Key fact: 9 percent of Londoners shop on Net-a-Porter.
The key highlights in the Evening Standard’s behind the scenes sit down with NAP president Alison Loehnis. Inside: efficiency, peak shopping times, and how feedback from its best customers have helped it settle on two new services launching later this year.
LONDON — Not only does a sizable portion of London shop on Net-a-Porter (now — hard to believe — in its 17th year of operation), but Londoners apparently can’t wait to get their Net-a-Porter orders either. No, they must have it yesterday. Of course, Net-a-Porter is all but happy to accommodate.
London’s Evening Standard takes you behind the scenes in a sit down with president Alison Loehnis to discuss efficiency, peak shopping times, and how feedback from its best customers have helped it settle on two new services launching later this year.
Gotta have it now.
“The typical Net-a-Porter (NAP) customer in London: a ‘demanding’ and ‘exacting’ woman who wants her clothes, shoes, handbags, jewellery, whatever it is she’s scrolled through and ordered pre-commute, or post-boot camp, or over coffee, ‘immediately’ — snap. ‘I find the fact that Londoners want their orders even quicker than New Yorkers surprising,’ [Loehnis] says. And price ‘is not an issue’.”
London’s 9 percenters.
“Nine per cent of Londoners shop on NAP, mostly for simplicity, ease and efficiency.”
Two new services are coming later this year.
“Londoners have given ‘feedback’ that has prompted NAP to announce the launch of two new services later this year.
First: wait and return. Loehnis says ‘same-day customers’ (those who want everything now — ie, 65 per cent of us) asked if their deliverymen, who arrive black-clad in a black van, could hang around while they tried things on. ‘Because the customer might have ordered multiple sizes,’ explains Loehnis, ‘or two dresses, or they’ve got something else coming.’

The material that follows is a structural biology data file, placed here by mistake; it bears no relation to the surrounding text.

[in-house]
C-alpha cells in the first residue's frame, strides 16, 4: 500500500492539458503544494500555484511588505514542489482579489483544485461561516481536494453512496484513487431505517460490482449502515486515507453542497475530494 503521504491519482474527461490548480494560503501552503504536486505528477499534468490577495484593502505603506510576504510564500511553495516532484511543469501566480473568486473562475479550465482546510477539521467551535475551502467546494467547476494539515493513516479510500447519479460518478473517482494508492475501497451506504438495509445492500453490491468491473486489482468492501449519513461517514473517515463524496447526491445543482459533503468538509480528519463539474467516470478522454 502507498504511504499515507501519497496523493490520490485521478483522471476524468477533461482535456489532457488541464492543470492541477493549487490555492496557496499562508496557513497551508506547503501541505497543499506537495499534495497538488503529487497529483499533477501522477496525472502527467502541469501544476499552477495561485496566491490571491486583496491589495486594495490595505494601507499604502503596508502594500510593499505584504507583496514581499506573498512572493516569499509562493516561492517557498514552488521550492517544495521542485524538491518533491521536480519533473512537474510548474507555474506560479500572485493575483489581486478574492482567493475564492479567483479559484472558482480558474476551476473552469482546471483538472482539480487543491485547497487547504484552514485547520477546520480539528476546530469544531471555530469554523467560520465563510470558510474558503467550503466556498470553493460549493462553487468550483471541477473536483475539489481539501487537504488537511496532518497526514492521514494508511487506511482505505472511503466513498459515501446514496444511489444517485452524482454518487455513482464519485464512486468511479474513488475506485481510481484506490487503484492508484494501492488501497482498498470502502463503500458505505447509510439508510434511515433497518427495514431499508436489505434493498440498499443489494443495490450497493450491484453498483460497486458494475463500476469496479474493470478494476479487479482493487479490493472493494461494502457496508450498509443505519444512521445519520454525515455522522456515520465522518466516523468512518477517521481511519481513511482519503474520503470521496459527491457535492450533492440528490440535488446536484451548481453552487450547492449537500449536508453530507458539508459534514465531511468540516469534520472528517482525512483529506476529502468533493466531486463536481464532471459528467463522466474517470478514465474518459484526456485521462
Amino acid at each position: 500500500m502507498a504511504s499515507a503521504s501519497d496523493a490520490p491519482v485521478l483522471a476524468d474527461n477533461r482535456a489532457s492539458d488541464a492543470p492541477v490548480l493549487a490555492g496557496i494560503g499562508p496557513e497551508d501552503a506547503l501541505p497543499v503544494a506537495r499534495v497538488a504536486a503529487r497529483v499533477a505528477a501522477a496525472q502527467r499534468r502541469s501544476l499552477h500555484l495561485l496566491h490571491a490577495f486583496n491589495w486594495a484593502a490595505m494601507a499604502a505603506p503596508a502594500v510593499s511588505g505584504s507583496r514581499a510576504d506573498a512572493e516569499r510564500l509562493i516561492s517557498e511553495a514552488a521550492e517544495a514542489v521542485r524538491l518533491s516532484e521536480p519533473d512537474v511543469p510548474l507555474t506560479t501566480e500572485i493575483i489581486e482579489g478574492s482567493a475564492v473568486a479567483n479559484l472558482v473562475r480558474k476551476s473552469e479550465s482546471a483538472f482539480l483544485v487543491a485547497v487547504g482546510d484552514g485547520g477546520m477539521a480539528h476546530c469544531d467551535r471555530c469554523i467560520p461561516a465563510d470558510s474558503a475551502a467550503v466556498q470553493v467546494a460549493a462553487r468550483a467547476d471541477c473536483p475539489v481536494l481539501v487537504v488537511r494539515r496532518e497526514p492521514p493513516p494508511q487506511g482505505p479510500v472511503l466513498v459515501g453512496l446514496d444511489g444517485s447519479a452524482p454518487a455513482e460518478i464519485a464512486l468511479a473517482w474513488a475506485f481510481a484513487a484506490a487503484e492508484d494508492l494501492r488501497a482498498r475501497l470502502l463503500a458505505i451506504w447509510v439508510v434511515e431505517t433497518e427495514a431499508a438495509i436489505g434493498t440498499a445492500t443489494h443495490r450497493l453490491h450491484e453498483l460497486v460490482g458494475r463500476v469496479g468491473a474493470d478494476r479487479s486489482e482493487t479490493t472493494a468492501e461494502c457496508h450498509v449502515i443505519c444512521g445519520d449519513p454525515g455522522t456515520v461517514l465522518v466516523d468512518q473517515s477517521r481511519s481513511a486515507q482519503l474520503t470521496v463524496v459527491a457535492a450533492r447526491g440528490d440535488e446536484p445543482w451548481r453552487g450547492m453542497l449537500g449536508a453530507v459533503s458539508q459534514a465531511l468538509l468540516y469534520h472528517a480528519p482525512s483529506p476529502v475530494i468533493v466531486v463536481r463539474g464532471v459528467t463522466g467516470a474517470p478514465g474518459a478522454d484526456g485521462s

The second initiative is a ‘home service’ for those who use a NAP personal shopper. ‘We do home visits anyway — if you’ve ordered something outside the delivery window, they’ll bring it to your house.’”
Special services for ‘EIPs’ (extremely important customers) are by invitation only.
“Clothes [are] ‘picked out’ just for them, a whole slew of outfits ‘curated’. ‘They might say: “I have a work event, a social event, four black-tie events, a school thing, can you help me pull everything together?” So we came up with this service where personal shoppers actually go to their customers,’ explains Loehnis.
Ideas are exchanged in person or on WhatsApp or iMessage or WeChat. ‘We put together a whole package. They are only charged for what they keep.’”
That’s justified: EIPs make up a big portion of the business.
“EIPs are the two per cent of customers who account for 40 per cent of NAP revenue.”
What the guys buy at Mr. Porter.
“Men, she says, buy Common Projects sneakers, Sunspel T-shirts and Turnbull & Asser boxers. Although when they measured ‘zeitgeist buying’ in the Mr Porter team they discovered the number one item was socks. ‘Followed by Ray-Bans and trainers.’”
The style breakdown by region.
“New Yorkers are ‘relatively dressy’ and shoppers in Hong Kong ‘really dressy’, whereas Los Angeles and Hamburg are low key. ‘What we find all over is a runway devotee who wants ‘now, now, now, trend, trend, trend’.’”
Peak shopping times.
“Peak scrolling times include the loyal ‘wine o’clock’ crowd. ‘Basically it’s kids-in-bed time, usually around nine-ish, where you see the ‘time for me’ spike. And mornings — super-early or while commuting, or later morning, I deduce, post the school run.’
More shopping is done on Sunday than ever before. ‘Years ago Sunday was quiet. Now it’s a big, important shopping day.’”